“I don’t think it’s ever easy to all of a sudden wake up on a new team when you’ve been traded, but you can see he’s got a real scorer’s mentality in there,” Nurse said. “He’s got some game in there that travels, obviously, that’s pretty valuable, it really is, to be able to just be a bucket-getter like that.”

Granted, the degree of difficulty has been fairly low of late – Golden State was missing Steph Curry and Draymond Green, while Washington was without Beal – but after going 1-13 in March, and dropping some very winnable games, the Raptors have won their first two contests in April. They’re just one game behind Chicago – who they’ll face on Thursday after hosting the LeBron James and Anthony Davis-less Lakers in Tampa on Tuesday – for the 10th seed and final spot in the play-in tournament.

With only nine players available on Monday, their hope is to get VanVleet and Lowry back at some point this week – a busy one for Toronto, with five games in seven nights. Regardless of who’s in or out of the lineup, or the results of these upcoming 22 games to close out the season, it’s hard to see Nurse and the Raptors veering away from the youth movement.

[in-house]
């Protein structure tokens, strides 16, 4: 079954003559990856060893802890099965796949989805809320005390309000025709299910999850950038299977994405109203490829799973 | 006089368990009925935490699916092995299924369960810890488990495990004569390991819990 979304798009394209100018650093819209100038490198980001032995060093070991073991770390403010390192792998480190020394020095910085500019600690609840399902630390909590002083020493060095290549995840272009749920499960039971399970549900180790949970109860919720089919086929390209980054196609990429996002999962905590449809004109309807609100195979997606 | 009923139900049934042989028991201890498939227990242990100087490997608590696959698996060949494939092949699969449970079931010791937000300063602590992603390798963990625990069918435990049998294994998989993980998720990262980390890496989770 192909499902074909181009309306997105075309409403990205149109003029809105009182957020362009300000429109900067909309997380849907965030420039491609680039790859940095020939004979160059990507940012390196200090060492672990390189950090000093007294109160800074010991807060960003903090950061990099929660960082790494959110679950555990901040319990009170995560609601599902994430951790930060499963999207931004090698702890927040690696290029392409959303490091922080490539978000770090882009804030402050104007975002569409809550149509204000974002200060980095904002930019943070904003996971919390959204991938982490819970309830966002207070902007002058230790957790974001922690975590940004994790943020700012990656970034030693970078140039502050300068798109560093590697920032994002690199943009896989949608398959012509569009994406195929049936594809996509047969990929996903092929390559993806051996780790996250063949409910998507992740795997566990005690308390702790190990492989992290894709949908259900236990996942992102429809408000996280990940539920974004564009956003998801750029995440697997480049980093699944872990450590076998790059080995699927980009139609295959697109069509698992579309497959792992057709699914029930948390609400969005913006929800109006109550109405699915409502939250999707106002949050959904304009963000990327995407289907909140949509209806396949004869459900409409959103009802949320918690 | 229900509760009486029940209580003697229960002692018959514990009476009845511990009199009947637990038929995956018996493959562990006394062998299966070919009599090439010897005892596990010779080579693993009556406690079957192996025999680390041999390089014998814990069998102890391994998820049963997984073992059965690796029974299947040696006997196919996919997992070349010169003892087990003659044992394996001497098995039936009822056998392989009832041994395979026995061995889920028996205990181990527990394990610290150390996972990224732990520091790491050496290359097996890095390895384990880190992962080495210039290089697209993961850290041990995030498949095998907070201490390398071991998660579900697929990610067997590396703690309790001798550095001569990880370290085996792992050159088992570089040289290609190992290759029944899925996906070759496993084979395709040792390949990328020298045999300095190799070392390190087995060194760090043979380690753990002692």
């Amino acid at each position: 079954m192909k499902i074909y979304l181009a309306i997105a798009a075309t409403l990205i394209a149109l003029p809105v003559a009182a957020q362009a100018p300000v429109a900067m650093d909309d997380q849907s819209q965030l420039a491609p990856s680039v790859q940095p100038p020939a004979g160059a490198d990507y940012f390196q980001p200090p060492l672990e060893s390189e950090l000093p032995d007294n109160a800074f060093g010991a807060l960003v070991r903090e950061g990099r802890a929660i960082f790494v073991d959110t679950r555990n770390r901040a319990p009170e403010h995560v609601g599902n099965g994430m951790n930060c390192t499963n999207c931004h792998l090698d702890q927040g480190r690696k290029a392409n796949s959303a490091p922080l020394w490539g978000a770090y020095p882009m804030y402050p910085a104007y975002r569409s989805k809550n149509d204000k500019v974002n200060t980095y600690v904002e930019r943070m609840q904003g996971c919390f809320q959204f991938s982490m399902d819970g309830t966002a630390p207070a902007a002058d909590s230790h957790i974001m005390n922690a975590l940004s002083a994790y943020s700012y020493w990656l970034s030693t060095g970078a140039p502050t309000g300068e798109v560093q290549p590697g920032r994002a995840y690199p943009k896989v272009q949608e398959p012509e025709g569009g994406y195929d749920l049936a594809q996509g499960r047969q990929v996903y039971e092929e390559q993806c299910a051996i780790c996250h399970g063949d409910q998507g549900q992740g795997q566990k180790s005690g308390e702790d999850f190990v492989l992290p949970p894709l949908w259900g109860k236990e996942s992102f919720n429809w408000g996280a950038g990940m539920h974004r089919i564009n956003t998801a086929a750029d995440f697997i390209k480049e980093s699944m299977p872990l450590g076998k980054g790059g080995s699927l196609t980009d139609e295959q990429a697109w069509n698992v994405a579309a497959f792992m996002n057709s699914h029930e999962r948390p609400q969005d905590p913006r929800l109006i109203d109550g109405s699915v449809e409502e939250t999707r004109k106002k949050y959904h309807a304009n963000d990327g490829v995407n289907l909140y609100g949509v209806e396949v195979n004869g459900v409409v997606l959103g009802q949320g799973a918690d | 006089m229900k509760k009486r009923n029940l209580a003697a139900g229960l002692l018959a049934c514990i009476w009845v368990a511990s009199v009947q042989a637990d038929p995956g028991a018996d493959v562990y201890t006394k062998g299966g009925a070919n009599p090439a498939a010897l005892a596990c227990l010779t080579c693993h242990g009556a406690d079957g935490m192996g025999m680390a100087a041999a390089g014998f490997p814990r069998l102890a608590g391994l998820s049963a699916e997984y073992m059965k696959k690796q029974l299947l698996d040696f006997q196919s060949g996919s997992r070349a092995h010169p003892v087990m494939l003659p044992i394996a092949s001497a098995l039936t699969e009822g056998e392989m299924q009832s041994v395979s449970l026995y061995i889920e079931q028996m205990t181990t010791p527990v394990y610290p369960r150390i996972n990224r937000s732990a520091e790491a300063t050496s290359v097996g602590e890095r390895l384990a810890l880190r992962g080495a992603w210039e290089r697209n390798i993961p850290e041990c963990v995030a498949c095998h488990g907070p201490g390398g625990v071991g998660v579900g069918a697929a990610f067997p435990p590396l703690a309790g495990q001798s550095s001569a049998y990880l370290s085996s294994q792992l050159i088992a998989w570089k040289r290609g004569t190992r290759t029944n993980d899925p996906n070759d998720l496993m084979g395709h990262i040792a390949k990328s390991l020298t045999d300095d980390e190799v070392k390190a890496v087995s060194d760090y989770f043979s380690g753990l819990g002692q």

Not only have Trent Jr. and Flynn given the team some life during a listless stretch in an uninspiring campaign, but they’re both important pieces of the franchise’s future. And on Monday, that future sure looked bright.

“I knew that if I was given an opportunity I would be able to help or showcase what I could do,” said Trent Jr. “Coming here, they’re giving me the opportunity of a lifetime so you must take full advantage, you must go out there and go hard. Just play hard, play your game and whatever happens happens. Just believe in your work.”